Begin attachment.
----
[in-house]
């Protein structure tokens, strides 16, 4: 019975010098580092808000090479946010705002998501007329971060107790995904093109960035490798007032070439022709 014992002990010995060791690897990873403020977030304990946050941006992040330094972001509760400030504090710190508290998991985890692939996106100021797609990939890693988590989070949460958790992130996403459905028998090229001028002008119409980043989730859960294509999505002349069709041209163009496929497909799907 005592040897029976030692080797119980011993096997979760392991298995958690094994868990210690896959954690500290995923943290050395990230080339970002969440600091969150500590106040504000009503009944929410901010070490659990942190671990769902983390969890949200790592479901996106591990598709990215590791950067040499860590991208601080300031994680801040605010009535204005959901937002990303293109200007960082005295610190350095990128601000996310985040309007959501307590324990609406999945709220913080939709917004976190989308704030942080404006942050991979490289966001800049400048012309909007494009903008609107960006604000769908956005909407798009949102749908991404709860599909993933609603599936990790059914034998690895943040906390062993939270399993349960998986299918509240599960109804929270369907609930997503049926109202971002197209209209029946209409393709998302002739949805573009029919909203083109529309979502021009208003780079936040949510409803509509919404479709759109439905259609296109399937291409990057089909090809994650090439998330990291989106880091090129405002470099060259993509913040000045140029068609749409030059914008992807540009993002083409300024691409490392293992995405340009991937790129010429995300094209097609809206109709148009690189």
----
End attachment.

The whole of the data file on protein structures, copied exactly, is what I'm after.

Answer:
[in-house]
């Protein structure tokens, strides 16, 4: 019975010098580092808000090479946010705002998501007329971060107790995904093109960035490798007032070439022709 014992002990010995060791690897990873403020977030304990946050941006992040330094972001509760400030504090710190508290998991985890692939996106100021797609990939890693988590989070949460958790992130996403459905028998090229001028002008119409980043989730859960294509999505002349069709041209163009496929497909799907 005592040897029976030692080797119980011993096997979760392991298995958690094994868990210690896959954690500290995923943290050395990230080339970002969440600091969150500590106040504000009503009944929410901010070490659990942190671990769902983390969890949200790592479901996106591990598709990215590791950067040499860590991208601080300031994680801040605010009535204005959901937002990303293109200007960082005295610190350095990128601000996310985040309007959501307590324990609406999945709220913080939709917004976190989308704030942080404006942050991979490289966001800049400048012309909007494009903008609107960006604000769908956005909407798009949102749908991404709860599909993933609603599936990790059914034998690895943040906390062993939270399993349960998986299918509240599960109804929270369907609930997503049926109202971002197209209209029946209409393709998302002739949805573009029919909203083109529309979502021009208003780079936040949510409803509509919404479709759109439905259609296109399937291409990057089909090809994650090439998330990291989106880091090129405002470099060259993509913040000045140029068609749409030059914008992807540009993002083409300024691409490392293992995405340009991937790129010429995300094209097609809206109709148009690189």